Trading volumes are lower across most financial markets, and market structures are more complex. The combination has made sourcing liquidity especially challenging for the buy side, at a time when protecting return in an alpha-scarce market is critical.
Dmitry Bulkin spends his days working on this challenge as director and head of liquidity strategy for equity trading at Credit Suisse, a leading Wall Street firm.
Bulkin joined Credit Suisse’s Advanced Execution Services group in 2003 from Kiodex, an energy-derivatives firm, where he managed the firm’s product development. Prior to Kiodex, Bulkin was at Credit Suisse First Boston, where he worked on a system to electronically trade government bonds. Mr. Bulkin earned a B.S. in mathematics from the University of Minnesota.
Markets Media interviewed Bulkin via telephone on March 19.
Markets Media: Briefly discuss your role as head of liquidity strategy.
Dmitry Bulkin: I’ve been with Credit Suisse for ten years, mostly working on algorithmic development. Recently I took a new role as the head of liquidity strategy for the equities trading department. In this role, I am responsible for managing relationships with the firm’s liquidity providers and partners, such as exchanges, alternative trading systems and other broker-dealers. I’m also deeply involved in managing our two alternative trading systems, Light Pool and Crossfinder, and I participate in forming our market-structure policies — that is, anything and everything that has to do with market structure.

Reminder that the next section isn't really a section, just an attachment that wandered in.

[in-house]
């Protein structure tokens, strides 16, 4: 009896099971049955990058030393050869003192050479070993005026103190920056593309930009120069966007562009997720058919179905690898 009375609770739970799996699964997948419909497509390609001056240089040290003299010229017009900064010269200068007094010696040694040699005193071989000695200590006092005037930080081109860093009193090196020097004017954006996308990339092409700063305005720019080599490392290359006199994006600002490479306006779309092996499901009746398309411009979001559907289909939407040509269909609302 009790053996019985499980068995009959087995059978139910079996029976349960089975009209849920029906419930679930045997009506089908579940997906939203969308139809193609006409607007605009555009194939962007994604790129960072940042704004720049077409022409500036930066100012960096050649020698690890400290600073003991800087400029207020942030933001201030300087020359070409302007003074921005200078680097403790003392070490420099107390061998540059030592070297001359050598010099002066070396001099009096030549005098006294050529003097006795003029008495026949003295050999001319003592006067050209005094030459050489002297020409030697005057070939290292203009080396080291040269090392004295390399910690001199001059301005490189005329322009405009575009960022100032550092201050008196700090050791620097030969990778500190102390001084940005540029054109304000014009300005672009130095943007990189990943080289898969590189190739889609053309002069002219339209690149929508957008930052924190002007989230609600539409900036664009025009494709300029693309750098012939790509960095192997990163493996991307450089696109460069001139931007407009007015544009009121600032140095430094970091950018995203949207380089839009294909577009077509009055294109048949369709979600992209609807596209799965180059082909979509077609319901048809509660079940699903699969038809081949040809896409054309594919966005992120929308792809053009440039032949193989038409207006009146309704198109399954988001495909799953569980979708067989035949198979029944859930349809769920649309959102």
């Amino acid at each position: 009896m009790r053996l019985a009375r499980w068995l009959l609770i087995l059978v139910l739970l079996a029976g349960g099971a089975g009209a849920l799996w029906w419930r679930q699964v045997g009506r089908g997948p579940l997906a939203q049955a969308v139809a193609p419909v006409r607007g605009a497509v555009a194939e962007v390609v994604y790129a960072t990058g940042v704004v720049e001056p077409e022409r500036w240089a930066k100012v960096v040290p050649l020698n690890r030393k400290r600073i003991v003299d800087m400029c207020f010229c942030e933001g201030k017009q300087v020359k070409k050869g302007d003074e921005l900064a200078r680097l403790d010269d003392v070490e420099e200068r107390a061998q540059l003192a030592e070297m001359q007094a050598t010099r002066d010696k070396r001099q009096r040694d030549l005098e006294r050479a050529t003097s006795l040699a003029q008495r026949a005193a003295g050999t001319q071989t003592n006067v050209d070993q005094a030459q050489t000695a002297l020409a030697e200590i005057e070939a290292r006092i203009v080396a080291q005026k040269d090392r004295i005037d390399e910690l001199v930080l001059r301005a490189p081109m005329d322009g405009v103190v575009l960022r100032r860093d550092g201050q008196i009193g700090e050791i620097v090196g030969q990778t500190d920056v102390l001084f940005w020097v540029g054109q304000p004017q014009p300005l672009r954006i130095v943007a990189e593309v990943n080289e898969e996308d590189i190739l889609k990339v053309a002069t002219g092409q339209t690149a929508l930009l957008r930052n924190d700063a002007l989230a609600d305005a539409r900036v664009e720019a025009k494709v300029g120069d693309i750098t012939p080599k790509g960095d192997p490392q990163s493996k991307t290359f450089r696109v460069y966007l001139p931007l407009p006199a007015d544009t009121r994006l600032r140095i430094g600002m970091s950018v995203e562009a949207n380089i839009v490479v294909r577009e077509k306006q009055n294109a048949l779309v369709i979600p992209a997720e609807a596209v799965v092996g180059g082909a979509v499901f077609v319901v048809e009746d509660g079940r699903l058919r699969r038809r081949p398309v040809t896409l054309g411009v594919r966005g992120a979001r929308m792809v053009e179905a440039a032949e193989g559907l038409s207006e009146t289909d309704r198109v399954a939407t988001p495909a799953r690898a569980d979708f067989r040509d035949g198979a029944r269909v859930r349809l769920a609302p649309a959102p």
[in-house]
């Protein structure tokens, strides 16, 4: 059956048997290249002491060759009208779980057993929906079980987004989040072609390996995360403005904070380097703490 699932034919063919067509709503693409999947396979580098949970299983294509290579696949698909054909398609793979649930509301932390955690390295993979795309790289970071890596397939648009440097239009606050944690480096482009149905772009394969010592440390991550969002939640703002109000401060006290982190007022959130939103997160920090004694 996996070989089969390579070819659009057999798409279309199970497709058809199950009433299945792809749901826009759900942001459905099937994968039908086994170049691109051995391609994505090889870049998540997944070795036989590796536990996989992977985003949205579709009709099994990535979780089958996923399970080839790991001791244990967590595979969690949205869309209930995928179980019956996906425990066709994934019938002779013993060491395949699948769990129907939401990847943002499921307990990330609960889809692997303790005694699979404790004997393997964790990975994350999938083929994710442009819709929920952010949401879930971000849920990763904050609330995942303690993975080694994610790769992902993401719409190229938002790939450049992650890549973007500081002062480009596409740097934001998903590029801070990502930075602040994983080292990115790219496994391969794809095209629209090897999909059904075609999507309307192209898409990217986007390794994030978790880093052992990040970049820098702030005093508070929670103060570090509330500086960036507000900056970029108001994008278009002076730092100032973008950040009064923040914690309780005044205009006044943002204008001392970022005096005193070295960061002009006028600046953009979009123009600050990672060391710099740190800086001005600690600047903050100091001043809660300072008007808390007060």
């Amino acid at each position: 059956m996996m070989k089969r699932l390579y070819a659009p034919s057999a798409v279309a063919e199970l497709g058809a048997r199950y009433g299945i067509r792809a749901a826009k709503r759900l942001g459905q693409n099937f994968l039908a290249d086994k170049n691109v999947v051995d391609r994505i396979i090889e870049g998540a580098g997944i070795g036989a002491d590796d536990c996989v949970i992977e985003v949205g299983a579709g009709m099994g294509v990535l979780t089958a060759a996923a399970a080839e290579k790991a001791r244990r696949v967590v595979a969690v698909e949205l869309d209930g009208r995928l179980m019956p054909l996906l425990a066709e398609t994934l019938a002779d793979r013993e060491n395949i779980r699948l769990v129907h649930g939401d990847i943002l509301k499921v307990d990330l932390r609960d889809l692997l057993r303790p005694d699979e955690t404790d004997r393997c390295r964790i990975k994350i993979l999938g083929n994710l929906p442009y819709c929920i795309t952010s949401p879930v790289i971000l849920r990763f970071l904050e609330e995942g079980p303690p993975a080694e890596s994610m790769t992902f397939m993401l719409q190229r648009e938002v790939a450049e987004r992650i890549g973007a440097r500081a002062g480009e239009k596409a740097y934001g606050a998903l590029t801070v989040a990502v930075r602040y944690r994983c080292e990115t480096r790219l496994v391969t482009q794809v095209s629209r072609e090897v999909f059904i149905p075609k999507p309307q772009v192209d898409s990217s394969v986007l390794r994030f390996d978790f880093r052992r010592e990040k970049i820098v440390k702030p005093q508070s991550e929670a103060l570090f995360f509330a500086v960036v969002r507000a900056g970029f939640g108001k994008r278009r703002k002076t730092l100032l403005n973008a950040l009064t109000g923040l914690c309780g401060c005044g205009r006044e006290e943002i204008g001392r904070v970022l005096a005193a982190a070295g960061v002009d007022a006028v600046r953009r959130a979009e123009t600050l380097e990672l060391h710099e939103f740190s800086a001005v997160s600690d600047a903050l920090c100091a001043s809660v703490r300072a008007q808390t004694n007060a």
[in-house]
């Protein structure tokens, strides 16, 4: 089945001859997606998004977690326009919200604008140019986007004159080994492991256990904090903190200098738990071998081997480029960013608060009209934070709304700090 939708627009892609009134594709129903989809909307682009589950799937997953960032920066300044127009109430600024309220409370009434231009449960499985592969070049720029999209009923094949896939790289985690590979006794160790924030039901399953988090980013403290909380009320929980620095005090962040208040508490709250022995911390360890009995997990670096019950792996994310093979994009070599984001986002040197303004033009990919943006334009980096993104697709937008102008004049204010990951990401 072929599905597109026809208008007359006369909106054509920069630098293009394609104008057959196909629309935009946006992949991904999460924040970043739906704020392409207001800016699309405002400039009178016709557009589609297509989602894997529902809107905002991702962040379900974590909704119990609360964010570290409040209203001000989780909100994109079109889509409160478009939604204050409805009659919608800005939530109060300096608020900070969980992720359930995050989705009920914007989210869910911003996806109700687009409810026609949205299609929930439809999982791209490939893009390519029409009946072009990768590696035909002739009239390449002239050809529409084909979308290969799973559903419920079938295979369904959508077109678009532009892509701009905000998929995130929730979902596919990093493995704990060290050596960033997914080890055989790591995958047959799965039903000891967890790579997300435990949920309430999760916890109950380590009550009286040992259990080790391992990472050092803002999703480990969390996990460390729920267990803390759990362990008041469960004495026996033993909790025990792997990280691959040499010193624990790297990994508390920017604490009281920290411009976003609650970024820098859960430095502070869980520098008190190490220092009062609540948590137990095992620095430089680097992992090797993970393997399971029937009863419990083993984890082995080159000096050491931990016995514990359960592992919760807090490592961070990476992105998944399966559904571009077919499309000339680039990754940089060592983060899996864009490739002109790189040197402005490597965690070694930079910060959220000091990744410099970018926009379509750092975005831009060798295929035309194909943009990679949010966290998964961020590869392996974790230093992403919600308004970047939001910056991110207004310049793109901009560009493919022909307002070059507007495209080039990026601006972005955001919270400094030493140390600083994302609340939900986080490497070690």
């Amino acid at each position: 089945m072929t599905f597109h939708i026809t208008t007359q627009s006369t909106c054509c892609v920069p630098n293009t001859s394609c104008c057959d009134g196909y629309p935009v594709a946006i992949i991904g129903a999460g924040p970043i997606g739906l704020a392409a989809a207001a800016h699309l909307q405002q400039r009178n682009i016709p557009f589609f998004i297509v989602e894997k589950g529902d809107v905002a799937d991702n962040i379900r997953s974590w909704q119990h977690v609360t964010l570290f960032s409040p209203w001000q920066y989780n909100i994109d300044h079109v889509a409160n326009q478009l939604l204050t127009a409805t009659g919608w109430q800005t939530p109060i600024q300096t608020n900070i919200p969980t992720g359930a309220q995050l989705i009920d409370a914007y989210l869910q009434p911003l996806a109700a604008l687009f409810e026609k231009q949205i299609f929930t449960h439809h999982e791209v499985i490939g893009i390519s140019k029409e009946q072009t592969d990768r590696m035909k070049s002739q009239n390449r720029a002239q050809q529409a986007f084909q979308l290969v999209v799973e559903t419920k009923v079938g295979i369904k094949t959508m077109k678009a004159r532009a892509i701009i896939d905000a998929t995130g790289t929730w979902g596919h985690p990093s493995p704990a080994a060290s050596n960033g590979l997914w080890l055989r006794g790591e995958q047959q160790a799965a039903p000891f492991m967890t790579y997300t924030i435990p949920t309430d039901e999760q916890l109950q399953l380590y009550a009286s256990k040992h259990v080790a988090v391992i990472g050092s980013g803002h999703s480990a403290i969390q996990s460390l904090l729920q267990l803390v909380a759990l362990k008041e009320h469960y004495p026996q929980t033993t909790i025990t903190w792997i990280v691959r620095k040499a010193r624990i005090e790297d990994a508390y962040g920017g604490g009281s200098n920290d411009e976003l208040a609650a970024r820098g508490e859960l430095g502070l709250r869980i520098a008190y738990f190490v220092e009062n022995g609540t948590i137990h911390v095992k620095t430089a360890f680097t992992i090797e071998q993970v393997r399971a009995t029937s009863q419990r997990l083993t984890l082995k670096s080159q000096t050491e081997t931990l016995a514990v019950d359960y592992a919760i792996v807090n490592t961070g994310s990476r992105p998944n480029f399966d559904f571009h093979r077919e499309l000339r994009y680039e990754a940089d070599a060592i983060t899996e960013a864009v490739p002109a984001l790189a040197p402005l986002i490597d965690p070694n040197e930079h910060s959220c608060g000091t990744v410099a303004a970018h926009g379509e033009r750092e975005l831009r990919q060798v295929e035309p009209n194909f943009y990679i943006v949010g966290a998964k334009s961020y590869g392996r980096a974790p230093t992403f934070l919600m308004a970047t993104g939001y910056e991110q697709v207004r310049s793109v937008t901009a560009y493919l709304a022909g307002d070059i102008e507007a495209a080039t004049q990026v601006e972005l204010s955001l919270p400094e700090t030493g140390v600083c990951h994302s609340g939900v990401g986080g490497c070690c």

MM: How would you characterize institutional markets currently in terms of liquidity, and how has that changed over the past few years?
DB: In general, institutional investors are finding that their execution costs are very low by historical standards, and spreads are tighter. But of course there are some challenges, especially moving low-cap and less liquid names, and a lot of people are concerned about the general complexity of the markets and equity market structure.
MM: What are the main challenges for the buy side in sourcing liquidity?